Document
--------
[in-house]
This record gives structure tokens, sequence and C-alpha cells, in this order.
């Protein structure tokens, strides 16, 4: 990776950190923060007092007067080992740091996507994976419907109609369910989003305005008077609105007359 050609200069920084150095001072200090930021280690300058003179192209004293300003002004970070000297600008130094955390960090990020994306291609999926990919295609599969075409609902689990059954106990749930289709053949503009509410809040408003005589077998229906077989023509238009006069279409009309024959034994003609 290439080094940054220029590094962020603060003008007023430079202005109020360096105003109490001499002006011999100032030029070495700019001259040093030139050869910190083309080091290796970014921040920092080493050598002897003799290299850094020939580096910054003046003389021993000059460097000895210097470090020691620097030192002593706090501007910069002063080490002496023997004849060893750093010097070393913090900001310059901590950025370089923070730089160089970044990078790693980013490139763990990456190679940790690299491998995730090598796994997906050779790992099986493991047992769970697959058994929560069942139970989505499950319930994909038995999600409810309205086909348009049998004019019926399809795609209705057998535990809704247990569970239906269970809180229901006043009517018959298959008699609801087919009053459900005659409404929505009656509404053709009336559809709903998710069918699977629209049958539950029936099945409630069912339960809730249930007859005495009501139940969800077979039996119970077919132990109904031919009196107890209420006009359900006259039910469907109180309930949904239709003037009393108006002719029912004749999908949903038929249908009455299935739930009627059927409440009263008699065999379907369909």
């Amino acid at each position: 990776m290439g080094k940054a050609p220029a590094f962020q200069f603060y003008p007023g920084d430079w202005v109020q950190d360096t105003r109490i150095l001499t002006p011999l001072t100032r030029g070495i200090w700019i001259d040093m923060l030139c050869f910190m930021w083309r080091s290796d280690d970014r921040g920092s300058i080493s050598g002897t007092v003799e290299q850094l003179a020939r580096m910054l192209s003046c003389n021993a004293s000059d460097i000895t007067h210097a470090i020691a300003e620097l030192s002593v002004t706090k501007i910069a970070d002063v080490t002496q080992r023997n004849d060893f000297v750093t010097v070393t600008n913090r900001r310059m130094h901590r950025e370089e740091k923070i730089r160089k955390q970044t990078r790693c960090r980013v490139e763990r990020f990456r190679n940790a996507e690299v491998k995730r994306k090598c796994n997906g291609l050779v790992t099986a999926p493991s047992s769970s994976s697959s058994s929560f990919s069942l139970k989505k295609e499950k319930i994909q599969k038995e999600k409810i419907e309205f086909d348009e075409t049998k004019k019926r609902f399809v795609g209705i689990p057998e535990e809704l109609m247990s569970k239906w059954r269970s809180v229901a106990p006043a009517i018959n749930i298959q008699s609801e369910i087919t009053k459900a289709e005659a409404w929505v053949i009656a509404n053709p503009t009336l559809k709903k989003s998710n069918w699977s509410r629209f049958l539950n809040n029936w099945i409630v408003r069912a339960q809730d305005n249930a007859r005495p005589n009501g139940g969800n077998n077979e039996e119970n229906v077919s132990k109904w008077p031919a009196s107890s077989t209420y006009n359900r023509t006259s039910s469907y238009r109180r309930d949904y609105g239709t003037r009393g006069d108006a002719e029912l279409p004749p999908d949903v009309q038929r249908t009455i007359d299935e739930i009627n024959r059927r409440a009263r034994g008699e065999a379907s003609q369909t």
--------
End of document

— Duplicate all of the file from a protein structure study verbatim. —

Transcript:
[in-house]
This record gives structure tokens, sequence and C-alpha cells, in this order.
């Protein structure tokens, strides 16, 4: 990776950190923060007092007067080992740091996507994976419907109609369910989003305005008077609105007359 050609200069920084150095001072200090930021280690300058003179192209004293300003002004970070000297600008130094955390960090990020994306291609999926990919295609599969075409609902689990059954106990749930289709053949503009509410809040408003005589077998229906077989023509238009006069279409009309024959034994003609 290439080094940054220029590094962020603060003008007023430079202005109020360096105003109490001499002006011999100032030029070495700019001259040093030139050869910190083309080091290796970014921040920092080493050598002897003799290299850094020939580096910054003046003389021993000059460097000895210097470090020691620097030192002593706090501007910069002063080490002496023997004849060893750093010097070393913090900001310059901590950025370089923070730089160089970044990078790693980013490139763990990456190679940790690299491998995730090598796994997906050779790992099986493991047992769970697959058994929560069942139970989505499950319930994909038995999600409810309205086909348009049998004019019926399809795609209705057998535990809704247990569970239906269970809180229901006043009517018959298959008699609801087919009053459900005659409404929505009656509404053709009336559809709903998710069918699977629209049958539950029936099945409630069912339960809730249930007859005495009501139940969800077979039996119970077919132990109904031919009196107890209420006009359900006259039910469907109180309930949904239709003037009393108006002719029912004749999908949903038929249908009455299935739930009627059927409440009263008699065999379907369909």
């Amino acid at each position: 990776m290439g080094k940054a050609p220029a590094f962020q200069f603060y003008p007023g920084d430079w202005v109020q950190d360096t105003r109490i150095l001499t002006p011999l001072t100032r030029g070495i200090w700019i001259d040093m923060l030139c050869f910190m930021w083309r080091s290796d280690d970014r921040g920092s300058i080493s050598g002897t007092v003799e290299q850094l003179a020939r580096m910054l192209s003046c003389n021993a004293s000059d460097i000895t007067h210097a470090i020691a300003e620097l030192s002593v002004t706090k501007i910069a970070d002063v080490t002496q080992r023997n004849d060893f000297v750093t010097v070393t600008n913090r900001r310059m130094h901590r950025e370089e740091k923070i730089r160089k955390q970044t990078r790693c960090r980013v490139e763990r990020f990456r190679n940790a996507e690299v491998k995730r994306k090598c796994n997906g291609l050779v790992t099986a999926p493991s047992s769970s994976s697959s058994s929560f990919s069942l139970k989505k295609e499950k319930i994909q599969k038995e999600k409810i419907e309205f086909d348009e075409t049998k004019k019926r609902f399809v795609g209705i689990p057998e535990e809704l109609m247990s569970k239906w059954r269970s809180v229901a106990p006043a009517i018959n749930i298959q008699s609801e369910i087919t009053k459900a289709e005659a409404w929505v053949i009656a509404n053709p503009t009336l559809k709903k989003s998710n069918w699977s509410r629209f049958l539950n809040n029936w099945i409630v408003r069912a339960q809730d305005n249930a007859r005495p005589n009501g139940g969800n077998n077979e039996e119970n229906v077919s132990k109904w008077p031919a009196s107890s077989t209420y006009n359900r023509t006259s039910s469907y238009r109180r309930d949904y609105g239709t003037r009393g006069d108006a002719e029912l279409p004749p999908d949903v009309q038929r249908t009455i007359d299935e739930i009627n024959r059927r409440a009263r034994g008699e065999a379907s003609q369909t």